The digital games and interactive entertainment sector is the largest creative sector in the world and one of the fastest growing industries worldwide. The global digital games industry is worth around $250 billion and in Australia, grew 22% between 2020 and 2021 generating $226.5 million in income and employing over 1,300 fulltime workers. And, it’s an industry the Government wants to support with a new tax offset.
The Digital Games Tax Offset is equal to 30% of the company’s total qualifying Australian development expenditure incurred from 1 July 2022. Companies can claim up to $20 million per company (or group of companies) per year (to reach the cap a company would need to spend around $66.7 million in eligible expenditure).
State based tax incentives are also available in South Australia, Victoria and New South Wales offering an additional 10% and Queensland offering 15% on top of the federal support. Globally, a 40% tax offset is standard for this industry so the tax offset brings Australia back into a competitive position.
Companies that are Australian tax residents or foreign tax residents with a permanent establishment in Australia can qualify.
To access the offset, the company needs a certificate issued by the Arts Minister following the completion of a new digital game, the porting of a digital game to a new platform, or for ongoing development of one or more existing digital games during the income year. This certificate then determines the offset claimed in the tax return with the Minister determining the amount of qualifying expenditure. More information will be available on the arts.gov.au website in early July 2023.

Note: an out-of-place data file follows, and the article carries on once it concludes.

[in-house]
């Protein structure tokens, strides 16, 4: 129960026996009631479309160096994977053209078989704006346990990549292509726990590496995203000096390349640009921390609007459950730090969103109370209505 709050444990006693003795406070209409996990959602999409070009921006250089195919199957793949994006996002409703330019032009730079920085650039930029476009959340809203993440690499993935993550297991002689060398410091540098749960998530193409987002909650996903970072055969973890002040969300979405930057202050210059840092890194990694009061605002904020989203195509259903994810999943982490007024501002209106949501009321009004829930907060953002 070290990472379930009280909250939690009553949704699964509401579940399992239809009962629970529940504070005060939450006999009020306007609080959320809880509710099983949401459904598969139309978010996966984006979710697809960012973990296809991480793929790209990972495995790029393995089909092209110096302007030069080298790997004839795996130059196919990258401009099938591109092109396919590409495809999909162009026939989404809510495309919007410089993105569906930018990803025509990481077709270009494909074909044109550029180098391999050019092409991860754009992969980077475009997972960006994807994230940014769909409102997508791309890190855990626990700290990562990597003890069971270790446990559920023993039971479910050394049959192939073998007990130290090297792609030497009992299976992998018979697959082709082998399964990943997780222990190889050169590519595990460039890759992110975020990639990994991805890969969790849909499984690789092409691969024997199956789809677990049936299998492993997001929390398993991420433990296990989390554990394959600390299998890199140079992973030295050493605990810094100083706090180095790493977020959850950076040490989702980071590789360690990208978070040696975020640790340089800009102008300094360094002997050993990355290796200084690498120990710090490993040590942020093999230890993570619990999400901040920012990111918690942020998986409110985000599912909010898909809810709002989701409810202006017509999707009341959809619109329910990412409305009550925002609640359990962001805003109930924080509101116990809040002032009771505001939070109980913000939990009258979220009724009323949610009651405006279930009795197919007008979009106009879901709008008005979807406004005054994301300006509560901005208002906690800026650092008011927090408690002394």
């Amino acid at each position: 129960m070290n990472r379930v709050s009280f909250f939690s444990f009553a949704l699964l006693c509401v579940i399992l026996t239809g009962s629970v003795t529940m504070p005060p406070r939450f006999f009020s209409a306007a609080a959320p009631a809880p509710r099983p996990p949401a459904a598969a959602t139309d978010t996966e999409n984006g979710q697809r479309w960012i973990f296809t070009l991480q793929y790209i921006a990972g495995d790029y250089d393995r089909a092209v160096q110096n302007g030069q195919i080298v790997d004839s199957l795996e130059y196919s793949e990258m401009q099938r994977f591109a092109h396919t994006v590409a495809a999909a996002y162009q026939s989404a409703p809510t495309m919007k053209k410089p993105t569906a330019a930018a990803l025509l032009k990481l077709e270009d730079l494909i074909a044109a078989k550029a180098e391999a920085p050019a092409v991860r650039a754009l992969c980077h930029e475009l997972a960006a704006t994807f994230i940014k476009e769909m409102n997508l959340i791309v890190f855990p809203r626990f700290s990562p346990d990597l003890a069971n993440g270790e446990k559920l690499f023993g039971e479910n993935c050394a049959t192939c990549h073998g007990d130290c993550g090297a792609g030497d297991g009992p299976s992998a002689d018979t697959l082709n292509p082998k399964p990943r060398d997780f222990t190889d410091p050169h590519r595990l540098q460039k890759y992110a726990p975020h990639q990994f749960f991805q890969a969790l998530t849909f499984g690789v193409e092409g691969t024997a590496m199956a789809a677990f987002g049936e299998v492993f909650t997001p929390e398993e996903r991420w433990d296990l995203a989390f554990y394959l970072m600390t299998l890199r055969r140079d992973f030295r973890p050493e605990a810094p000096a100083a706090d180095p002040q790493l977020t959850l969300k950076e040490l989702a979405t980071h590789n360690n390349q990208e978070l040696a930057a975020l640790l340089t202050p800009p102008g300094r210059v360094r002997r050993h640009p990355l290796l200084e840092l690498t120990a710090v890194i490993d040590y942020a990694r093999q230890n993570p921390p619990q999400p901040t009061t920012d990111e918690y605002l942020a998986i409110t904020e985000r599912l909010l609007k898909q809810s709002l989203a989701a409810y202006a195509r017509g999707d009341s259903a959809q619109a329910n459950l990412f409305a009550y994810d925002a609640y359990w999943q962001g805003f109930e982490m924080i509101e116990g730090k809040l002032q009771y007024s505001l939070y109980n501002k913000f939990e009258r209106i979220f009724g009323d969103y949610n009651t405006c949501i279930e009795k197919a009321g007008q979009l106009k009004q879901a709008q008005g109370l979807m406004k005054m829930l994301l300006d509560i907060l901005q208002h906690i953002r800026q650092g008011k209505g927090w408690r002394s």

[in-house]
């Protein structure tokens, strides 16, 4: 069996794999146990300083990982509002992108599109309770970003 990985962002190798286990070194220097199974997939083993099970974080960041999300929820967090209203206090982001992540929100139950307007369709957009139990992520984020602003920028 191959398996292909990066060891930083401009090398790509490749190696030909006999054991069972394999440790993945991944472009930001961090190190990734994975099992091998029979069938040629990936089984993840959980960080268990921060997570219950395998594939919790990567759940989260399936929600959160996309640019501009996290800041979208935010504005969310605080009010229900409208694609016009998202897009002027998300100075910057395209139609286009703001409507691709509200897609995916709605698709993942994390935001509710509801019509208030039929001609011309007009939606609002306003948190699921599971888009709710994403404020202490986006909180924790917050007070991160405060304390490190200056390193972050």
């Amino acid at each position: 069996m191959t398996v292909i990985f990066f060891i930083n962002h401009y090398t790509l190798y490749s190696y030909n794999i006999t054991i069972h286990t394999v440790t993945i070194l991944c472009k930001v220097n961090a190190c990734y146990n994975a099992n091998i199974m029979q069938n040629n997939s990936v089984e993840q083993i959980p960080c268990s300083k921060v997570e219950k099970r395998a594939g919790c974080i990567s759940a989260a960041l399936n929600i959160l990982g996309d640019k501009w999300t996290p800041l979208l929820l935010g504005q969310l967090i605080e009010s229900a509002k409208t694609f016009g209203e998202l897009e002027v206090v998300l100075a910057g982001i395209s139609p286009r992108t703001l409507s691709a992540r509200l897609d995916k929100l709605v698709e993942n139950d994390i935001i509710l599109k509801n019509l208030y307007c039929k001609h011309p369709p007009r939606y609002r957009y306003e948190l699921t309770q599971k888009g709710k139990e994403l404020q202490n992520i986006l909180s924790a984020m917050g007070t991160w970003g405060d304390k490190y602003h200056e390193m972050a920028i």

The company’s qualifying Australian development expenditure incurred needs to be at least $500,000 (could be over multiple years).
The way the rules work is that any expenditure that a company incurs in relation to the development of the qualifying game is eligible expenditure…unless it is specifically excluded. A company develops a game by doing any of the activities necessary to complete, port, update, improve or maintain an eligible game.
The legislation takes a further step by specifically including employee remuneration or independent contractors engaged by the company to carry out work on the development of the game (excluding bonuses linked to the performance of the company or the game). Prototyping is also specifically included as is underlying game technology.
Employees that are not developing the game, for example admin staff or overseas contractors, are excluded. As are corporate costs like business overheads, marketing, travel, entertainment etc.
A digital game that can receive a classification and is made available to the general public over the internet (i.e., games developed for in-house purposes don’t qualify). The game does not include gambling or gambling like elements (loot boxes are likely to make a game ineligible if for example, the virtual items can be sold for currency) nor is used for advertising or for commercial purposes.
Remember Fruit Ninja? Fruit Ninja, founded by HalfBrick, became a sensation in 2015 with over 1 billion downloads. Who knew a game that slices fruit with a sword would capture so much attention. Anyone with kids would have seen Crossy Road developed by Melbourne based Hipster Whale. Ninety days after it release it had 50 million downloads, earning over $10m. The Sims Freeplay was created by a merger of Melbourne studios Iron Monkey and Firemint when they were purchased by EA Games. Then there is Melbourne based Big Ant Studios, one of the world’s biggest sports game developers and known for games such as the Tennis World Tour Game, Cricket 22 and an upcoming Rugby World Cup 2023 game.